9.How to install React How to install React How to install React on your development computer How do you install React? React is a library, so saying install might sound a bit weird. Maybe setup is a better word, but you get the concept. There are various ways to setup React so that it can be used on your app or site. Load React directly in the web page The simplest one is to add the React JavaScript file into the page directly. This is best when your React app will interact with the elements present on a single page, and not actually controls the whole navigation aspect. In this case, you add 2 script tags to the end of the body tag: <html> ... <body> ... <script src=" nt.js" crossorigin ></script> <script src=" roduction.min.js" crossorigin ></script> </body> </html> The 16.7.0-alpha.2 version in the links points to the latest Alpha of 16.7 (at the time of writing), which has Hooks available. Please change it to the latest version of React that is available. Here we loaded both React and React DOM. Why 2 libraries? Because React is 100% independent from the browser and can be used outside it (for example on Mobile devices with React Native). Hence the need for React DOM, to add the wrappers for the browser. 9

10.How to install React After those tags you can load your JavaScript files that use React, or even inline JavaScript in a script tag: <script src="app.js"></script> <!-- or --> <script> //my app </script> To use JSX you need an extra step: load Babel <script src=""></script> and load your scripts with the special text/babel MIME type: <script src="app.js" type="text/babel"></script> Now you can add JSX in your app.js file: const Button = () => { return <button>Click me!</button> } ReactDOM.render(<Button />, document.getElementById('root')) Check out this simple Glitch example:!/react-example-inline-jsx? path=script.js Starting in this way with script tags is good for building prototypes and enables a quick start without having to set up a complex workflow. Use create-react-app create-react-app is a project aimed at getting you up to speed with React in no time, and any React app that needs to outgrow a single page will find that create-react-app meets that need. You start by using npx , which is an easy way to download and execute Node.js commands without installing them. npx comes with npm (since version 5.2) and if you don't have npm installed already, do it now from (npm is installed with Node). If you are unsure which version of npm you have, run npm -v to check if you need to update. 10

11.How to install React Tip: check out my OSX terminal tutorial at if you're unfamiliar with using the terminal, applies to Linux as well - I'm sorry but I don't have a tutorial for Windows at the moment, but Google is your friend. When you run npx create-react-app <app-name> , npx is going to download the most recent create-react-app release, run it, and then remove it from your system. This is great because you will never have an outdated version on your system, and every time you run it, you're getting the latest and greatest code available. Let's start then: npx create-react-app todolist This is when it finished running: 11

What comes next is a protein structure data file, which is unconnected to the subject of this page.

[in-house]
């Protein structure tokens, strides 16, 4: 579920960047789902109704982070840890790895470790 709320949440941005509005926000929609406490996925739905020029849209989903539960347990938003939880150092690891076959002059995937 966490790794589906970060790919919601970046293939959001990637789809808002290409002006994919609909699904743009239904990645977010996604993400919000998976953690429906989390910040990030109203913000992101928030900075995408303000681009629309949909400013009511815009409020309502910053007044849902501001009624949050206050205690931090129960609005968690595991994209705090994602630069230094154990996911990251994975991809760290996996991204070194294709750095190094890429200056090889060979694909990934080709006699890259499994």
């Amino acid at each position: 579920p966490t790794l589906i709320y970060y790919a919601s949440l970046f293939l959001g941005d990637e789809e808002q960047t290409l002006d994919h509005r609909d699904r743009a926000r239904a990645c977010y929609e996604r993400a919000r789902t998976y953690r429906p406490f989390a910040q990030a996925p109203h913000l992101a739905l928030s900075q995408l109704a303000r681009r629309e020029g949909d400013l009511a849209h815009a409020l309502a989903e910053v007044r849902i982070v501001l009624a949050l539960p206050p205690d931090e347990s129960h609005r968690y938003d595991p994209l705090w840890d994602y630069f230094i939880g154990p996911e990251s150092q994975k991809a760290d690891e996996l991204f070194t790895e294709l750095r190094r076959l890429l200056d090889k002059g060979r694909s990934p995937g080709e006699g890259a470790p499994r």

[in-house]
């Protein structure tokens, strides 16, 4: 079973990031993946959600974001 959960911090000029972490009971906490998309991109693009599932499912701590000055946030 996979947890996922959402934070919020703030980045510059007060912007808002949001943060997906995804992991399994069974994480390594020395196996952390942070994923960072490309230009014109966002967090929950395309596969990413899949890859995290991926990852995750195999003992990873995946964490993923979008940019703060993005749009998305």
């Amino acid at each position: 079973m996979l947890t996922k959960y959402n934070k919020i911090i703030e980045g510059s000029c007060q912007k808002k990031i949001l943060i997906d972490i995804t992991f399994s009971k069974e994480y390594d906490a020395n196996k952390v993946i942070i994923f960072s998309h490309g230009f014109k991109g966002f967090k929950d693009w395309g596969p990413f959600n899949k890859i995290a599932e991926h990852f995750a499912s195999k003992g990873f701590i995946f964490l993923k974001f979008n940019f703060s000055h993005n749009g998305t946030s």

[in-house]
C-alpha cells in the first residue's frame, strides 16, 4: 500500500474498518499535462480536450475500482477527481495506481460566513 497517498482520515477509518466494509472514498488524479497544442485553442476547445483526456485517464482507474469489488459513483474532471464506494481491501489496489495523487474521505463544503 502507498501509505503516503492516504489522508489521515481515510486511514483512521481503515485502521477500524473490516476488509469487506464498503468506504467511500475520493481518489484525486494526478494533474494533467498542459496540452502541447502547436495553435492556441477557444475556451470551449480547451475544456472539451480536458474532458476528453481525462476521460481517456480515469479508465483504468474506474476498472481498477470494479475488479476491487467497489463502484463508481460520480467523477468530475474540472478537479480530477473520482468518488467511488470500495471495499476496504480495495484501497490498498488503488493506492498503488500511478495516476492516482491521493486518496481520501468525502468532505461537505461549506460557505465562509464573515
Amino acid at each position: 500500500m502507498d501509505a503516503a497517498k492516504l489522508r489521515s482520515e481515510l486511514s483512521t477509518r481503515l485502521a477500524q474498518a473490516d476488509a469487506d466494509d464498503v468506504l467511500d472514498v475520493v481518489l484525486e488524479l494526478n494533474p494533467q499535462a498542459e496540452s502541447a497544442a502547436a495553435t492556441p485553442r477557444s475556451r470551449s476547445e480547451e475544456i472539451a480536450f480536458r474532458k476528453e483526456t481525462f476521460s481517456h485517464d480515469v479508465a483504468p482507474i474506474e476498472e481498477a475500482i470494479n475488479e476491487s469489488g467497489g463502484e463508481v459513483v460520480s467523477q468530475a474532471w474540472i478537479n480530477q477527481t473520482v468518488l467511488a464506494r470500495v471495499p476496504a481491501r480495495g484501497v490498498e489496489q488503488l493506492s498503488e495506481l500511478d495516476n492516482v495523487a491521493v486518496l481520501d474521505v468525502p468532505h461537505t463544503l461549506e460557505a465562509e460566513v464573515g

12.How to install React create-react-app created a files structure in the folder you told ( todolist in this case), and initialized a Git repository. It also added a few commands in the package.json file, so you can immediately start the app by going into the folder and run npm start . 12

13.How to install React In addition to npm start , create-react-app added a few other commands: 13

14.How to install React npm run build : to build the React application files in the build folder, ready to be deployed to a server npm test : to run the testing suite using Jest npm eject : to eject from create-react-app Ejecting is the act of deciding that create-react-app has done enough for you, but you want to do more than what it allows. Since create-react-app is a set of common denominator conventions and a limited amount of options, it's probable that at some point your needs will demand something unique that outgrows the capabilities of create-react-app . When you eject, you lose the ability of automatic updates but you gain more flexibility in the Babel and Webpack configuration. When you eject the action is irreversible. You will get 2 new folders in your application directory, config and scripts . Those contain the configurations - and now you can start editing them. If you already have a React app installed using an older version of React, first check the version by adding console.log(React.version) in your app, then you can update by running yarn add react@16.7 , and yarn will prompt you to update (choose the latest version available). Repeat for yarn add react-dom@16.7 (change "16.7" with whatever is the newest version of React at the moment) CodeSandbox An easy way to have the create-react-app structure, without installing it, is to go to and choose "React". 14